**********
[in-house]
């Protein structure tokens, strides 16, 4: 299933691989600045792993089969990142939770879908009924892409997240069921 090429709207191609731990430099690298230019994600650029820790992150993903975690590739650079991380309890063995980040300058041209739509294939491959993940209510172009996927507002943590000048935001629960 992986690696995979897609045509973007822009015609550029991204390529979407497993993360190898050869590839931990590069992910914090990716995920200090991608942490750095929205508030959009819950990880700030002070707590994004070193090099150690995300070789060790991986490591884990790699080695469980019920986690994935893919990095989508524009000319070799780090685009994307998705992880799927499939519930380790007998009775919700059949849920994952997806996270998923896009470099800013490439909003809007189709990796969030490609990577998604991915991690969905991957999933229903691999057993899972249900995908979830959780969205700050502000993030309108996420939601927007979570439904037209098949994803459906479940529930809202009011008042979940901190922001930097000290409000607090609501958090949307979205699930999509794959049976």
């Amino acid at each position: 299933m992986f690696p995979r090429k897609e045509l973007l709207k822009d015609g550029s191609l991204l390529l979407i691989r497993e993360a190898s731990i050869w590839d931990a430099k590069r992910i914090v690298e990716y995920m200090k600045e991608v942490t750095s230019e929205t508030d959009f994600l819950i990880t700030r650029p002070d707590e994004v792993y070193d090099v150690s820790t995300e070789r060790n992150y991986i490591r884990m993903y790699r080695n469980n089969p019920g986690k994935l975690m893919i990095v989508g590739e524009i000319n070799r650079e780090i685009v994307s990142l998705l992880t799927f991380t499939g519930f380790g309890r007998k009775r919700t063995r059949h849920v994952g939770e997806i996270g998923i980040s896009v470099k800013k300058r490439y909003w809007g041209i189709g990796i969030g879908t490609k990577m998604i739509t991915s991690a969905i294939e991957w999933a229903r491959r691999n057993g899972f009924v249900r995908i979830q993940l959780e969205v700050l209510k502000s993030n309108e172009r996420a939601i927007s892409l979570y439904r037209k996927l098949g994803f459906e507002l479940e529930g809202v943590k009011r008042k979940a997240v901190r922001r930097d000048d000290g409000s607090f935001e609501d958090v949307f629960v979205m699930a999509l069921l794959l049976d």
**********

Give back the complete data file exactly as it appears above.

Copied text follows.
[in-house]
């Protein structure tokens, strides 16, 4: 299933691989600045792993089969990142939770879908009924892409997240069921 090429709207191609731990430099690298230019994600650029820790992150993903975690590739650079991380309890063995980040300058041209739509294939491959993940209510172009996927507002943590000048935001629960 992986690696995979897609045509973007822009015609550029991204390529979407497993993360190898050869590839931990590069992910914090990716995920200090991608942490750095929205508030959009819950990880700030002070707590994004070193090099150690995300070789060790991986490591884990790699080695469980019920986690994935893919990095989508524009000319070799780090685009994307998705992880799927499939519930380790007998009775919700059949849920994952997806996270998923896009470099800013490439909003809007189709990796969030490609990577998604991915991690969905991957999933229903691999057993899972249900995908979830959780969205700050502000993030309108996420939601927007979570439904037209098949994803459906479940529930809202009011008042979940901190922001930097000290409000607090609501958090949307979205699930999509794959049976």
């Amino acid at each position: 299933m992986f690696p995979r090429k897609e045509l973007l709207k822009d015609g550029s191609l991204l390529l979407i691989r497993e993360a190898s731990i050869w590839d931990a430099k590069r992910i914090v690298e990716y995920m200090k600045e991608v942490t750095s230019e929205t508030d959009f994600l819950i990880t700030r650029p002070d707590e994004v792993y070193d090099v150690s820790t995300e070789r060790n992150y991986i490591r884990m993903y790699r080695n469980n089969p019920g986690k994935l975690m893919i990095v989508g590739e524009i000319n070799r650079e780090i685009v994307s990142l998705l992880t799927f991380t499939g519930f380790g309890r007998k009775r919700t063995r059949h849920v994952g939770e997806i996270g998923i980040s896009v470099k800013k300058r490439y909003w809007g041209i189709g990796i969030g879908t490609k990577m998604i739509t991915s991690a969905i294939e991957w999933a229903r491959r691999n057993g899972f009924v249900r995908i979830q993940l959780e969205v700050l209510k502000s993030n309108e172009r996420a939601i927007s892409l979570y439904r037209k996927l098949g994803f459906e507002l479940e529930g809202v943590k009011r008042k979940a997240v901190r922001r930097d000048d000290g409000s607090f935001e609501d958090v949307f629960v979205m699930a999509l069921l794959l049976d």